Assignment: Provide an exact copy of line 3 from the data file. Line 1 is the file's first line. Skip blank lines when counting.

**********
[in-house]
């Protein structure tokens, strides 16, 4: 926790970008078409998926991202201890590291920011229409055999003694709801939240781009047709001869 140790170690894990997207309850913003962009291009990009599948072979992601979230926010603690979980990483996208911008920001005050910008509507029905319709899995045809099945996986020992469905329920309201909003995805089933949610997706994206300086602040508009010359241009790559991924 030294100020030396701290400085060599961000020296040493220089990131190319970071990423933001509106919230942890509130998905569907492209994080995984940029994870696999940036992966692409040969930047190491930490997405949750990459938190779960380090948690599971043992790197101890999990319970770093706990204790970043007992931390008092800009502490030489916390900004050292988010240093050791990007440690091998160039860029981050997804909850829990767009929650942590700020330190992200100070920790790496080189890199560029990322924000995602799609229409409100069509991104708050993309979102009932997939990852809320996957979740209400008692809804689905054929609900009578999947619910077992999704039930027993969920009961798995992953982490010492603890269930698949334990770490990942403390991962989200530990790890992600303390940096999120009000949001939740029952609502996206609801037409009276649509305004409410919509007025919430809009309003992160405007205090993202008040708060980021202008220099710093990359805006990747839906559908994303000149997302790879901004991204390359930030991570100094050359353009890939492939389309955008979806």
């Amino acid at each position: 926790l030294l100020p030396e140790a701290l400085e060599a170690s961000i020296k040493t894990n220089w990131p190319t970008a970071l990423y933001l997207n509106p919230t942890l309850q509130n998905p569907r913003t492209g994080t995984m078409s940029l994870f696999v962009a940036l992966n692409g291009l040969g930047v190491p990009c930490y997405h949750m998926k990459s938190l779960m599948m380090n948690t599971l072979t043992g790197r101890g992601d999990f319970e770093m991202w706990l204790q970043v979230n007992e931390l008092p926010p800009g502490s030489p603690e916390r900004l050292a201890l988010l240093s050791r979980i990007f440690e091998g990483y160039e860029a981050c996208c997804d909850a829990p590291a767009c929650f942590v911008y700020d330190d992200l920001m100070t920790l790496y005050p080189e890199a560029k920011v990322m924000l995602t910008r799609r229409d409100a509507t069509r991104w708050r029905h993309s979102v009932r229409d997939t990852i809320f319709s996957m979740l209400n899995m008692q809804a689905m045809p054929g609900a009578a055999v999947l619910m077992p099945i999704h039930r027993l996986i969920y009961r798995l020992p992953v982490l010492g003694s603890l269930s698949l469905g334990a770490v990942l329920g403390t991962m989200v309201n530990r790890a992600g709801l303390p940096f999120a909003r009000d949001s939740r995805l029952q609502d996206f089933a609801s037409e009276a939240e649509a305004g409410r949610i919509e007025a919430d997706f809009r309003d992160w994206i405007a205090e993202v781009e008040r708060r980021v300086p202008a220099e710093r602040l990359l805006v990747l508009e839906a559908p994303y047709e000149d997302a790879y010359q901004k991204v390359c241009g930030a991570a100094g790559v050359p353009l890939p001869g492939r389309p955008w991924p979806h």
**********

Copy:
């Amino acid at each position: 926790l030294l100020p030396e140790a701290l400085e060599a170690s961000i020296k040493t894990n220089w990131p190319t970008a970071l990423y933001l997207n509106p919230t942890l309850q509130n998905p569907r913003t492209g994080t995984m078409s940029l994870f696999v962009a940036l992966n692409g291009l040969g930047v190491p990009c930490y997405h949750m998926k990459s938190l779960m599948m380090n948690t599971l072979t043992g790197r101890g992601d999990f319970e770093m991202w706990l204790q970043v979230n007992e931390l008092p926010p800009g502490s030489p603690e916390r900004l050292a201890l988010l240093s050791r979980i990007f440690e091998g990483y160039e860029a981050c996208c997804d909850a829990p590291a767009c929650f942590v911008y700020d330190d992200l920001m100070t920790l790496y005050p080189e890199a560029k920011v990322m924000l995602t910008r799609r229409d409100a509507t069509r991104w708050r029905h993309s979102v009932r229409d997939t990852i809320f319709s996957m979740l209400n899995m008692q809804a689905m045809p054929g609900a009578a055999v999947l619910m077992p099945i999704h039930r027993l996986i969920y009961r798995l020992p992953v982490l010492g003694s603890l269930s698949l469905g334990a770490v990942l329920g403390t991962m989200v309201n530990r790890a992600g709801l303390p940096f999120a909003r009000d949001s939740r995805l029952q609502d996206f089933a609801s037409e009276a939240e649509a305004g409410r949610i919509e007025a919430d997706f809009r309003d992160w994206i405007a205090e993202v781009e008040r708060r980021v300086p202008a220099e710093r602040l990359l805006v990747l508009e839906a559908p994303y047709e000149d997302a790879y010359q901004k991204v390359c241009g930030a991570a100094g790559v050359p353009l890939p001869g492939r389309p955008w991924p979806h």